Home Buying: The Final Chapter, Moving (Ugh!)

You have the keys in hand to your brand new home, but your stress has not ended – it is now time to move into your new home – in fact, moving is considered to be one of the most stressful events in anyone’s life. It is time-consuming and laborious, it can also take an emotional toll on everyone. There are many strategies out there that could help reduce the unpleasantness of moving, but here are some that will hopefully work for you as well:

  • Take an inventory of everything you own
  • Gather all documentation of antiques, paintings, jewelry, and other valuables
  • Gather and file all warranties, instruction booklets, and receipts
  • Gather all personal records
  • Gather all sales materials, fliers, copies of contracts, credit reports, telephone numbers, and everything associated with your move

Here is a moving checklist that will hopefully keep you organized leading up to and throughout your move:

Eight Weeks:

  • Remove necessary items from storage
  • Use things you cannot move
  • Secure a floor plan of your new home to assist in deciding what to and what not to keep
  • Start an inventory
  • Get estimates from at least three moving companies (if you are not going to move yourself)
  • Find out if your move is covered through your homeowner’s insurance
  • Create a file for documenting papers and receipts
  • Arrange to have children school records transferred if changing school districts

Six Weeks:

  • Find out about tax deductions
  • Evaluate possession inventory
  • Notify friends, family, professionals, creditors, subscriptions about your move
  • Begin the off-site storage process (if you plan on renting a storage unit)
  • Locate health care professional and hospitals (if you are moving to a completely new area)
  • Complete a change of address (postal service, banks, credit cards, etc.)
  • Clean closets
  • Hold moving/garage/yard sale or donate unwanted items
  • Select a mover (if applicable)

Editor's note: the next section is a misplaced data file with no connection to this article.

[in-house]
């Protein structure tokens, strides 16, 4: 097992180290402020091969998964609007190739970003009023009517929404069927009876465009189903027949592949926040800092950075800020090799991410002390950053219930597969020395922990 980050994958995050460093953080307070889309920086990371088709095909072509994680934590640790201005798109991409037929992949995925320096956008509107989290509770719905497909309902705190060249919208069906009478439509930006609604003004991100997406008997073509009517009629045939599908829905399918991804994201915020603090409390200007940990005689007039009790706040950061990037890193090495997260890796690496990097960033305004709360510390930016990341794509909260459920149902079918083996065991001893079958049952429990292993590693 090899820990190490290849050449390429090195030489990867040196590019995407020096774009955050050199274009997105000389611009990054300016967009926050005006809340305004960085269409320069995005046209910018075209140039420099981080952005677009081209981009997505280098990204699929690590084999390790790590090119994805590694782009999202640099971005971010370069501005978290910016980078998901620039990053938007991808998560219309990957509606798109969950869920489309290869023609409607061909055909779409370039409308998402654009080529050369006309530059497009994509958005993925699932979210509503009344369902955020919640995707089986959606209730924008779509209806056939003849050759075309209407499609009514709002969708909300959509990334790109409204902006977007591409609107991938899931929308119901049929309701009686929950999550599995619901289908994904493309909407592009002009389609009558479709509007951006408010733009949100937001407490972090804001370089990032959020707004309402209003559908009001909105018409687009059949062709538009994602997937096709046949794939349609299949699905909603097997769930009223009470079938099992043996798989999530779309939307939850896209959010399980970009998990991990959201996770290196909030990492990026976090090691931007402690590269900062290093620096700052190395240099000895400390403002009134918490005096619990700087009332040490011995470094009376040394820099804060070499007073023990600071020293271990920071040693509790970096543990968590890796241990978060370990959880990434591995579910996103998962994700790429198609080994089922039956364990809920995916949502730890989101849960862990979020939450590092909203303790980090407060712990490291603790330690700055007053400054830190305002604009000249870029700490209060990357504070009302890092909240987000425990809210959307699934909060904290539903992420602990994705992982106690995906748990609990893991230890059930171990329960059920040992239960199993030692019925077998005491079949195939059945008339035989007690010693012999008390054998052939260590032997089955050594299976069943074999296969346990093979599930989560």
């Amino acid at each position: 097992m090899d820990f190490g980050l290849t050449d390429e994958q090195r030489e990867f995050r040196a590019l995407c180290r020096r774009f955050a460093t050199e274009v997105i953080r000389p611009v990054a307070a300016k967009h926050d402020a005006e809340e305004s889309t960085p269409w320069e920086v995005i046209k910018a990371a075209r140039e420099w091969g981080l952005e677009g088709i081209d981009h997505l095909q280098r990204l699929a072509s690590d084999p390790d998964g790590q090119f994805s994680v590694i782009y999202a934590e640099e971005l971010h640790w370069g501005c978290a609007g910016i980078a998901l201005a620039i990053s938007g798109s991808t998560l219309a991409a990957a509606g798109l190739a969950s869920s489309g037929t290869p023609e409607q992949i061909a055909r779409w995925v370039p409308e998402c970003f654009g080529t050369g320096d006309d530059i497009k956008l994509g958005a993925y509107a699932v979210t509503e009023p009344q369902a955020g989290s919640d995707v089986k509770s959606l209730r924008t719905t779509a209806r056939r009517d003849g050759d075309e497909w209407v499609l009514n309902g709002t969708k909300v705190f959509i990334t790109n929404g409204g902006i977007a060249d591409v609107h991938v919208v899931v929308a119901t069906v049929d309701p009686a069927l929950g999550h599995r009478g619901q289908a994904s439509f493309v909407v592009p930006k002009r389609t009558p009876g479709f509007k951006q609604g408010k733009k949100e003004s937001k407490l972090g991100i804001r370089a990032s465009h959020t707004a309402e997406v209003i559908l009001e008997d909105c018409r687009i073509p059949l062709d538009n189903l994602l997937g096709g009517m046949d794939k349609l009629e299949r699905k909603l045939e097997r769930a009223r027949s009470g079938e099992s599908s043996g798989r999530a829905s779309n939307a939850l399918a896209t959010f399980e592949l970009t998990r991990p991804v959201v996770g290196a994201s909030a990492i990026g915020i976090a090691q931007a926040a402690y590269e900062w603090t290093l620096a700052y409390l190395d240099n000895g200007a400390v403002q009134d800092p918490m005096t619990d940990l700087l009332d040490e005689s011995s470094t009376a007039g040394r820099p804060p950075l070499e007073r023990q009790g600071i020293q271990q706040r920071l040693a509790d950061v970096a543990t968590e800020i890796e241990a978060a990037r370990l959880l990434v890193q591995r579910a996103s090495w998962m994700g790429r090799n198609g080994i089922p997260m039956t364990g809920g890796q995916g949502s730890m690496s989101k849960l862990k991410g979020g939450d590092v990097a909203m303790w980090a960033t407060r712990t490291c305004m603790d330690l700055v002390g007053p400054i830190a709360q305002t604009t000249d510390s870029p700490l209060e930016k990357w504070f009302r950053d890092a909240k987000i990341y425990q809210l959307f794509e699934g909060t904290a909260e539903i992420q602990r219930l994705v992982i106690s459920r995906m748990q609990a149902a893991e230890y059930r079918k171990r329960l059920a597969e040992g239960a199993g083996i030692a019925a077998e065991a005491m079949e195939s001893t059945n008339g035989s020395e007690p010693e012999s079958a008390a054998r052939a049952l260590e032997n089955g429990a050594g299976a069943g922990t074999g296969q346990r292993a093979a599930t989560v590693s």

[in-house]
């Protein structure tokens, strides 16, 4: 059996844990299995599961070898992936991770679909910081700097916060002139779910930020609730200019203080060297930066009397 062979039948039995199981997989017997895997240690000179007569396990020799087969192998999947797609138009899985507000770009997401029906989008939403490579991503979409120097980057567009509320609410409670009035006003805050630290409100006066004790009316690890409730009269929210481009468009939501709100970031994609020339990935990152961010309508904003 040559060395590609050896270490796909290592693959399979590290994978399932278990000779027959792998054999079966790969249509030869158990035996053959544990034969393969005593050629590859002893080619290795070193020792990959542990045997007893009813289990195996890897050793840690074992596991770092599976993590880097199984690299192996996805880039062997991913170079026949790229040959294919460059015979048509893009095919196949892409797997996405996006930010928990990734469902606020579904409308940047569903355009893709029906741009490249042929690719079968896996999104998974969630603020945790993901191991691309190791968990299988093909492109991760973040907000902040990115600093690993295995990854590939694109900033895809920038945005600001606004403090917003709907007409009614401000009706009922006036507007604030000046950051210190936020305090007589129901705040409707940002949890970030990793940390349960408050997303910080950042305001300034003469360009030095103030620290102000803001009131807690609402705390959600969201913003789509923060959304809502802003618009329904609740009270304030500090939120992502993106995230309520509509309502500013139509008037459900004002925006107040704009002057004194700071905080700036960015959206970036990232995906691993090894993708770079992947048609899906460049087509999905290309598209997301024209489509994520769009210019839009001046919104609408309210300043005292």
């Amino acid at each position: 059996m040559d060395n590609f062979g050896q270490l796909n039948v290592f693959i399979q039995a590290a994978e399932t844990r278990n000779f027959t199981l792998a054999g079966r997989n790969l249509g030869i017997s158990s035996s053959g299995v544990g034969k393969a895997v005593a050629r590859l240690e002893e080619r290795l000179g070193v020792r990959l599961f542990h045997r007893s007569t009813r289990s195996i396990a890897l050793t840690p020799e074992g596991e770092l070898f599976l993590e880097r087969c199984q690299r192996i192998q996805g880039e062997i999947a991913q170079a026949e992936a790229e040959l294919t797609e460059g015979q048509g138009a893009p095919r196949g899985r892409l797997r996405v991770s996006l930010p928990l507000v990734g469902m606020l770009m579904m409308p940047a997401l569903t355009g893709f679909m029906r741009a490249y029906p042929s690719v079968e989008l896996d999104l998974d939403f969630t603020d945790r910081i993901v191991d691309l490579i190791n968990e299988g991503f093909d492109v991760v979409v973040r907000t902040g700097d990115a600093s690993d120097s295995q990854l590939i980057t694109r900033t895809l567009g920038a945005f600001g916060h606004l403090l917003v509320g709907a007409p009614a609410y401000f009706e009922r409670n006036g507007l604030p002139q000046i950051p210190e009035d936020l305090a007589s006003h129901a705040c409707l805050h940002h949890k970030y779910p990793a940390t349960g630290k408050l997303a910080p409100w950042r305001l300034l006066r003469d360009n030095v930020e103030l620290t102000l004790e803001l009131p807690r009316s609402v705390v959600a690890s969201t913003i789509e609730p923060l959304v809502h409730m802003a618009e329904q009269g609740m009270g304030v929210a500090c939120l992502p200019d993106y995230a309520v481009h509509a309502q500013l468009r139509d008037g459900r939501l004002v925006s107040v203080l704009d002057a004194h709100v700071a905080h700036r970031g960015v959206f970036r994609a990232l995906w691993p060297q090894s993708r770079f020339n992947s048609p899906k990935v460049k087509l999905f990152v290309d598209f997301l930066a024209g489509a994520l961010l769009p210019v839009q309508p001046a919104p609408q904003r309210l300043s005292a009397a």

• Contact your mover to make arrangement (if applicable)

Four Weeks:

  • Send furniture, drapes, carpets for repair/cleaning, if needed
  • Gather auto licensing and registration documents; medical, dental, and school records; birth certificates; wills; deeds; stock and other financial information
  • Contact gas, electric, oil, water companies; telephone, TV, trash collection companies for service disconnections and connections at both your old and new addresses
  • Request refunds on unused owner’s insurance, security deposit, and prepaid services
  • Contact insurance companies

Three Weeks:

  • Make travel plans if moving long distance
  • Arrange to close current bank accounts and open new ones, if necessary
  • Notify DMV of address change
  • Arrange for child care on moving day, if necessary

Two Weeks:

  • Arrange special transport for your pets and plants, if applicable
  • Service your car if making a long distance move
  • Contact your moving company and review the arrangements, if applicable

Not only can moving be stressful for you; if you have kids, it can be extremely stressful for them as well. Children need time to process big changes and there are many ways to help them with it: Good attitude, the use of media to help educate them on what they are going through, sensitivity, focusing on activities they enjoy, emphasizing how you will be staying in contact with old friends, giving them control over their new environment, assistance in packing their items, going over things to do at the new home. It is important to remember that is can take up to 16 months for adults an children to adjust to a large move.